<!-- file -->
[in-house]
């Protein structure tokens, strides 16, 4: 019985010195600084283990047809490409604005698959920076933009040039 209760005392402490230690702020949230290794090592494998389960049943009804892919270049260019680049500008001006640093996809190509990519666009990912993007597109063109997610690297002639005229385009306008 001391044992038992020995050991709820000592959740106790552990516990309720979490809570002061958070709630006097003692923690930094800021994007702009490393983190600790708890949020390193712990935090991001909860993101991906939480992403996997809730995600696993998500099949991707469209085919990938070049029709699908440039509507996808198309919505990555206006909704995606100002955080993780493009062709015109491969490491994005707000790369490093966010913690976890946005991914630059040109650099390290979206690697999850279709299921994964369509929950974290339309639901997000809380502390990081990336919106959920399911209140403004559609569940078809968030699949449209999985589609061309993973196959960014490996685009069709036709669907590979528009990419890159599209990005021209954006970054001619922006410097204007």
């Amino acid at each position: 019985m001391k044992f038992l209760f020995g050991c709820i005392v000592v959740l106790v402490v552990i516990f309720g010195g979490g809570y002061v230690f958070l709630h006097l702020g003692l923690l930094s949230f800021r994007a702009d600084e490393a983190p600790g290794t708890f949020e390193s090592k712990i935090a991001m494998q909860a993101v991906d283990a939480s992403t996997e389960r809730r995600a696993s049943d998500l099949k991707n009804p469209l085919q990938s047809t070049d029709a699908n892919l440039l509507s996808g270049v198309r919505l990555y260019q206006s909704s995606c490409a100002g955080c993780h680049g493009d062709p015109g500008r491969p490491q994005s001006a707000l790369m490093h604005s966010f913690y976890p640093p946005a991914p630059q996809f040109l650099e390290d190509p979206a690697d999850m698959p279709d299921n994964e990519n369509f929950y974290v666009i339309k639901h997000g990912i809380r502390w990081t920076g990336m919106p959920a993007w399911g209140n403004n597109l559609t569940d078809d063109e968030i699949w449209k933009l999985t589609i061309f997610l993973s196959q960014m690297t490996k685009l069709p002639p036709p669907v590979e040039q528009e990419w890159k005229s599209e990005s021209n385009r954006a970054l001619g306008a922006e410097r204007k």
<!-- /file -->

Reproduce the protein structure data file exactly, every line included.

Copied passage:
[in-house]
């Protein structure tokens, strides 16, 4: 019985010195600084283990047809490409604005698959920076933009040039 209760005392402490230690702020949230290794090592494998389960049943009804892919270049260019680049500008001006640093996809190509990519666009990912993007597109063109997610690297002639005229385009306008 001391044992038992020995050991709820000592959740106790552990516990309720979490809570002061958070709630006097003692923690930094800021994007702009490393983190600790708890949020390193712990935090991001909860993101991906939480992403996997809730995600696993998500099949991707469209085919990938070049029709699908440039509507996808198309919505990555206006909704995606100002955080993780493009062709015109491969490491994005707000790369490093966010913690976890946005991914630059040109650099390290979206690697999850279709299921994964369509929950974290339309639901997000809380502390990081990336919106959920399911209140403004559609569940078809968030699949449209999985589609061309993973196959960014490996685009069709036709669907590979528009990419890159599209990005021209954006970054001619922006410097204007």
């Amino acid at each position: 019985m001391k044992f038992l209760f020995g050991c709820i005392v000592v959740l106790v402490v552990i516990f309720g010195g979490g809570y002061v230690f958070l709630h006097l702020g003692l923690l930094s949230f800021r994007a702009d600084e490393a983190p600790g290794t708890f949020e390193s090592k712990i935090a991001m494998q909860a993101v991906d283990a939480s992403t996997e389960r809730r995600a696993s049943d998500l099949k991707n009804p469209l085919q990938s047809t070049d029709a699908n892919l440039l509507s996808g270049v198309r919505l990555y260019q206006s909704s995606c490409a100002g955080c993780h680049g493009d062709p015109g500008r491969p490491q994005s001006a707000l790369m490093h604005s966010f913690y976890p640093p946005a991914p630059q996809f040109l650099e390290d190509p979206a690697d999850m698959p279709d299921n994964e990519n369509f929950y974290v666009i339309k639901h997000g990912i809380r502390w990081t920076g990336m919106p959920a993007w399911g209140n403004n597109l559609t569940d078809d063109e968030i699949w449209k933009l999985t589609i061309f997610l993973s196959q960014m690297t490996k685009l069709p002639p036709p669907v590979e040039q528009e990419w890159k005229s599209e990005s021209n385009r954006a970054l001619g306008a922006e410097r204007k």